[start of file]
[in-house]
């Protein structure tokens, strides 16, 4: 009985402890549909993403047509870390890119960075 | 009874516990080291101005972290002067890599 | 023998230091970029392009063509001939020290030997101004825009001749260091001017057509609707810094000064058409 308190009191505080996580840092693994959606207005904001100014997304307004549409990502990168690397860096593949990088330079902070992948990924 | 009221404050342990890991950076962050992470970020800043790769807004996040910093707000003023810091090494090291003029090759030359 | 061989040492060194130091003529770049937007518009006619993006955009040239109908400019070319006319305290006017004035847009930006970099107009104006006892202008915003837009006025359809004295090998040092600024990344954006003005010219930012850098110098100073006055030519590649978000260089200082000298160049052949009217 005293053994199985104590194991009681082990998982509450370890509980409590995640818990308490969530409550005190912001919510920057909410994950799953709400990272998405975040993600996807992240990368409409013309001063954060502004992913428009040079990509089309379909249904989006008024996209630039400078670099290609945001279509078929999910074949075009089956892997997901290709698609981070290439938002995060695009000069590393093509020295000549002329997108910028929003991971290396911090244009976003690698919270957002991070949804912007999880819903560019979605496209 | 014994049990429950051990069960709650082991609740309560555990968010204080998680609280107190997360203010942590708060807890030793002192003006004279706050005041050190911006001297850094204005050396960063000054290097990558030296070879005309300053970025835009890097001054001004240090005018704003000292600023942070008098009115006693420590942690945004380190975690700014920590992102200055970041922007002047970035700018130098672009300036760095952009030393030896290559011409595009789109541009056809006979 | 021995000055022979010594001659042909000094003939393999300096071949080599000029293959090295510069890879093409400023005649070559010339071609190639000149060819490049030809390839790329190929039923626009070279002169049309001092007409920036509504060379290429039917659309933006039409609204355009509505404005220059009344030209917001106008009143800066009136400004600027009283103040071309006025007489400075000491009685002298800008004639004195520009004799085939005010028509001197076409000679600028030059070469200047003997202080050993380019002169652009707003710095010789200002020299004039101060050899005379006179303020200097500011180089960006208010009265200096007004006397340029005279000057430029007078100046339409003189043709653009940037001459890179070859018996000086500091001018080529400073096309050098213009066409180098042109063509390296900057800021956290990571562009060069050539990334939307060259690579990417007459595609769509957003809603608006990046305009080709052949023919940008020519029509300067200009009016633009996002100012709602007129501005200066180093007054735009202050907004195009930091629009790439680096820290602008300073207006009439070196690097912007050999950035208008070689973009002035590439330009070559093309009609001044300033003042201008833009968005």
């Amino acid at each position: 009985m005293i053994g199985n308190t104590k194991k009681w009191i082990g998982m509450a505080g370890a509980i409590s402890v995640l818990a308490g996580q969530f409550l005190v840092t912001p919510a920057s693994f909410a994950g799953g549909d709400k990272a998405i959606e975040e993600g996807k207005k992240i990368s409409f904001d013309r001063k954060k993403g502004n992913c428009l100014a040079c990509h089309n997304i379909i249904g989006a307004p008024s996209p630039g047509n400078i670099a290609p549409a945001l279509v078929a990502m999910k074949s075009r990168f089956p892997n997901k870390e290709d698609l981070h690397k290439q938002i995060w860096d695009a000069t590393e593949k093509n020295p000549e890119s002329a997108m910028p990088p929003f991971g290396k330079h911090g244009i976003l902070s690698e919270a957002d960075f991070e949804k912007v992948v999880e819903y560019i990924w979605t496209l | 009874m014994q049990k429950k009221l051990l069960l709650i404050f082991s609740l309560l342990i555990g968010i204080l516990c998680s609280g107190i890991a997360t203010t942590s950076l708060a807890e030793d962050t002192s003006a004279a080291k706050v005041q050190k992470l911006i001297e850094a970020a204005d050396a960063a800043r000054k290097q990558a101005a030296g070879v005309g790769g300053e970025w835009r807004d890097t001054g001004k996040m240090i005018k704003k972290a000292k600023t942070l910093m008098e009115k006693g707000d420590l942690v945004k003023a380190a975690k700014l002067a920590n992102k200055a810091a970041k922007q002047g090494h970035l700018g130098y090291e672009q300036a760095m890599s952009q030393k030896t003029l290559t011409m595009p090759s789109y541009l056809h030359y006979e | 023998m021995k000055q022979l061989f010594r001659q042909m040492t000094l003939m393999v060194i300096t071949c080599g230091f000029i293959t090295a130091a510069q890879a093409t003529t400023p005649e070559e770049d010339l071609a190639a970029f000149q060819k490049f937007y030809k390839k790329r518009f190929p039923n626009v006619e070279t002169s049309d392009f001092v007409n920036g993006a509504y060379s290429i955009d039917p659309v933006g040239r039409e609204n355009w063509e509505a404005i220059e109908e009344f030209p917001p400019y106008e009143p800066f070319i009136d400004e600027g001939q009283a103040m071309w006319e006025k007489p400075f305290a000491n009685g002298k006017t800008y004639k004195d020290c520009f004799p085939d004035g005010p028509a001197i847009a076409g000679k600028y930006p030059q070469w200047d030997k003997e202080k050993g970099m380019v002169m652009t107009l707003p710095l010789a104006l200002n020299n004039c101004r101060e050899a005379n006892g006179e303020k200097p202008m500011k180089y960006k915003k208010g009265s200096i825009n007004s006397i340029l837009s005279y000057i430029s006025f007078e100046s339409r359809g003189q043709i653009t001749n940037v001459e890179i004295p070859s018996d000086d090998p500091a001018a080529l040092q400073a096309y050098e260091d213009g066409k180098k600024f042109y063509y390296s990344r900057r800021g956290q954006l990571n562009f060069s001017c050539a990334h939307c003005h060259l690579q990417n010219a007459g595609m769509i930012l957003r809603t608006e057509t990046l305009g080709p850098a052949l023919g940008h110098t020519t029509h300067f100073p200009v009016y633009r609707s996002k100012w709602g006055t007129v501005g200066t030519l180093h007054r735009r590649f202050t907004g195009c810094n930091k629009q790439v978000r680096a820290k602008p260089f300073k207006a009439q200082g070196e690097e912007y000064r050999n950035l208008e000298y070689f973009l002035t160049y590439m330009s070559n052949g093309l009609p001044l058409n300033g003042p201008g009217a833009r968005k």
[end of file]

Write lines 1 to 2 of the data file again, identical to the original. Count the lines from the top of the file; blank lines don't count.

[in-house]
């Protein structure tokens, strides 16, 4: 009985402890549909993403047509870390890119960075 | 009874516990080291101005972290002067890599 | 023998230091970029392009063509001939020290030997101004825009001749260091001017057509609707810094000064058409 308190009191505080996580840092693994959606207005904001100014997304307004549409990502990168690397860096593949990088330079902070992948990924 | 009221404050342990890991950076962050992470970020800043790769807004996040910093707000003023810091090494090291003029090759030359 | 061989040492060194130091003529770049937007518009006619993006955009040239109908400019070319006319305290006017004035847009930006970099107009104006006892202008915003837009006025359809004295090998040092600024990344954006003005010219930012850098110098100073006055030519590649978000260089200082000298160049052949009217 005293053994199985104590194991009681082990998982509450370890509980409590995640818990308490969530409550005190912001919510920057909410994950799953709400990272998405975040993600996807992240990368409409013309001063954060502004992913428009040079990509089309379909249904989006008024996209630039400078670099290609945001279509078929999910074949075009089956892997997901290709698609981070290439938002995060695009000069590393093509020295000549002329997108910028929003991971290396911090244009976003690698919270957002991070949804912007999880819903560019979605496209 | 014994049990429950051990069960709650082991609740309560555990968010204080998680609280107190997360203010942590708060807890030793002192003006004279706050005041050190911006001297850094204005050396960063000054290097990558030296070879005309300053970025835009890097001054001004240090005018704003000292600023942070008098009115006693420590942690945004380190975690700014920590992102200055970041922007002047970035700018130098672009300036760095952009030393030896290559011409595009789109541009056809006979 | 021995000055022979010594001659042909000094003939393999300096071949080599000029293959090295510069890879093409400023005649070559010339071609190639000149060819490049030809390839790329190929039923626009070279002169049309001092007409920036509504060379290429039917659309933006039409609204355009509505404005220059009344030209917001106008009143800066009136400004600027009283103040071309006025007489400075000491009685002298800008004639004195520009004799085939005010028509001197076409000679600028030059070469200047003997202080050993380019002169652009707003710095010789200002020299004039101060050899005379006179303020200097500011180089960006208010009265200096007004006397340029005279000057430029007078100046339409003189043709653009940037001459890179070859018996000086500091001018080529400073096309050098213009066409180098042109063509390296900057800021956290990571562009060069050539990334939307060259690579990417007459595609769509957003809603608006990046305009080709052949023919940008020519029509300067200009009016633009996002100012709602007129501005200066180093007054735009202050907004195009930091629009790439680096820290602008300073207006009439070196690097912007050999950035208008070689973009002035590439330009070559093309009609001044300033003042201008833009968005």